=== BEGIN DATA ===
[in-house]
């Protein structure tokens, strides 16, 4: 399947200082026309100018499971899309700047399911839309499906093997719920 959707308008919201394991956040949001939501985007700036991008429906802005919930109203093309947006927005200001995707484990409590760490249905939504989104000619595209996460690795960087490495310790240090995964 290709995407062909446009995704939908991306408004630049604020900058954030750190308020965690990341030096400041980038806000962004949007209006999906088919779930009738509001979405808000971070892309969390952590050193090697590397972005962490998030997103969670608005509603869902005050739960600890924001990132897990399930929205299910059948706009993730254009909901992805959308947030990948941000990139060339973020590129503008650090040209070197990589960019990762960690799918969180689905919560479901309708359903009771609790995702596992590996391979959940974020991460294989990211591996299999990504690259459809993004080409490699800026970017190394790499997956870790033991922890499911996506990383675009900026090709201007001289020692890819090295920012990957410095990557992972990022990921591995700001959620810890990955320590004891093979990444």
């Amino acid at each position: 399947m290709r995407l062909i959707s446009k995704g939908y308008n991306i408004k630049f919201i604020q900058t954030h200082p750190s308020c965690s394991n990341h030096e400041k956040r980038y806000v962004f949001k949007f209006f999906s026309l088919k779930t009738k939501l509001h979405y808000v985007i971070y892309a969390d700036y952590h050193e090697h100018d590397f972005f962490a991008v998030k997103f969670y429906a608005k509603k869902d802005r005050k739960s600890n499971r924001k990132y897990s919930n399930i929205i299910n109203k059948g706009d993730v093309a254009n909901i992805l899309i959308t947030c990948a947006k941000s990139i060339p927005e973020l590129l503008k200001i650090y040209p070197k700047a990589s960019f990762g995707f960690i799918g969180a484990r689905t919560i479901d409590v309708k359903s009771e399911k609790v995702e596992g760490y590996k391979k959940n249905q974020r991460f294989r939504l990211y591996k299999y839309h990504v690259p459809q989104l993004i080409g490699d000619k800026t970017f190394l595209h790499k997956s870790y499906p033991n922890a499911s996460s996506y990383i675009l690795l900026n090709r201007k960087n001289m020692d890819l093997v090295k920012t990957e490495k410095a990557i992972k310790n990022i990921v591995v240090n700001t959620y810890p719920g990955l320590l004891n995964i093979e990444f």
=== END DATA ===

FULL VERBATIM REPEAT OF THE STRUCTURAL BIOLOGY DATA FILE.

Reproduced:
[in-house]
């Protein structure tokens, strides 16, 4: 399947200082026309100018499971899309700047399911839309499906093997719920 959707308008919201394991956040949001939501985007700036991008429906802005919930109203093309947006927005200001995707484990409590760490249905939504989104000619595209996460690795960087490495310790240090995964 290709995407062909446009995704939908991306408004630049604020900058954030750190308020965690990341030096400041980038806000962004949007209006999906088919779930009738509001979405808000971070892309969390952590050193090697590397972005962490998030997103969670608005509603869902005050739960600890924001990132897990399930929205299910059948706009993730254009909901992805959308947030990948941000990139060339973020590129503008650090040209070197990589960019990762960690799918969180689905919560479901309708359903009771609790995702596992590996391979959940974020991460294989990211591996299999990504690259459809993004080409490699800026970017190394790499997956870790033991922890499911996506990383675009900026090709201007001289020692890819090295920012990957410095990557992972990022990921591995700001959620810890990955320590004891093979990444």
């Amino acid at each position: 399947m290709r995407l062909i959707s446009k995704g939908y308008n991306i408004k630049f919201i604020q900058t954030h200082p750190s308020c965690s394991n990341h030096e400041k956040r980038y806000v962004f949001k949007f209006f999906s026309l088919k779930t009738k939501l509001h979405y808000v985007i971070y892309a969390d700036y952590h050193e090697h100018d590397f972005f962490a991008v998030k997103f969670y429906a608005k509603k869902d802005r005050k739960s600890n499971r924001k990132y897990s919930n399930i929205i299910n109203k059948g706009d993730v093309a254009n909901i992805l899309i959308t947030c990948a947006k941000s990139i060339p927005e973020l590129l503008k200001i650090y040209p070197k700047a990589s960019f990762g995707f960690i799918g969180a484990r689905t919560i479901d409590v309708k359903s009771e399911k609790v995702e596992g760490y590996k391979k959940n249905q974020r991460f294989r939504l990211y591996k299999y839309h990504v690259p459809q989104l993004i080409g490699d000619k800026t970017f190394l595209h790499k997956s870790y499906p033991n922890a499911s996460s996506y990383i675009l690795l900026n090709r201007k960087n001289m020692d890819l093997v090295k920012t990957e490495k410095a990557i992972k310790n990022i990921v591995v240090n700001t959620y810890p719920g990955l320590l004891n995964i093979e990444f």